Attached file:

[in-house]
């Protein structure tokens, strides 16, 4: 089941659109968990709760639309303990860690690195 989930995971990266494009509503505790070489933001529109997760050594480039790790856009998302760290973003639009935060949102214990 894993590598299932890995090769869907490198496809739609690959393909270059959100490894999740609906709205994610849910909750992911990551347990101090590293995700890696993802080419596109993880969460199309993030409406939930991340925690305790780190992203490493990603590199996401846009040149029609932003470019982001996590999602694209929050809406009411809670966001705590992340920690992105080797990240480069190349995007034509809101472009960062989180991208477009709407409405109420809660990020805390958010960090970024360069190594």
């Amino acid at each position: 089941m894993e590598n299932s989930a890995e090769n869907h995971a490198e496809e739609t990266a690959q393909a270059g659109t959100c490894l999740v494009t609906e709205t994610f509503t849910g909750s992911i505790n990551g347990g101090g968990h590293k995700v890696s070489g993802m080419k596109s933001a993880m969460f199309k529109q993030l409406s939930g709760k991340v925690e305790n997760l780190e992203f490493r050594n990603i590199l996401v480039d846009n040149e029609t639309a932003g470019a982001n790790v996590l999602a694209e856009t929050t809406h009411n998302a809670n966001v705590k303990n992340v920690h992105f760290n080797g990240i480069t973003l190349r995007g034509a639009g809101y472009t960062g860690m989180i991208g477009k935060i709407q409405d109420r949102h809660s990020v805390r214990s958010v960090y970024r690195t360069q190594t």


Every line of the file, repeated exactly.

[in-house]
């Protein structure tokens, strides 16, 4: 089941659109968990709760639309303990860690690195 989930995971990266494009509503505790070489933001529109997760050594480039790790856009998302760290973003639009935060949102214990 894993590598299932890995090769869907490198496809739609690959393909270059959100490894999740609906709205994610849910909750992911990551347990101090590293995700890696993802080419596109993880969460199309993030409406939930991340925690305790780190992203490493990603590199996401846009040149029609932003470019982001996590999602694209929050809406009411809670966001705590992340920690992105080797990240480069190349995007034509809101472009960062989180991208477009709407409405109420809660990020805390958010960090970024360069190594």
């Amino acid at each position: 089941m894993e590598n299932s989930a890995e090769n869907h995971a490198e496809e739609t990266a690959q393909a270059g659109t959100c490894l999740v494009t609906e709205t994610f509503t849910g909750s992911i505790n990551g347990g101090g968990h590293k995700v890696s070489g993802m080419k596109s933001a993880m969460f199309k529109q993030l409406s939930g709760k991340v925690e305790n997760l780190e992203f490493r050594n990603i590199l996401v480039d846009n040149e029609t639309a932003g470019a982001n790790v996590l999602a694209e856009t929050t809406h009411n998302a809670n966001v705590k303990n992340v920690h992105f760290n080797g990240i480069t973003l190349r995007g034509a639009g809101y472009t960062g860690m989180i991208g477009k935060i709407q409405d109420r949102h809660s990020v805390r214990s958010v960090y970024r690195t360069q190594t």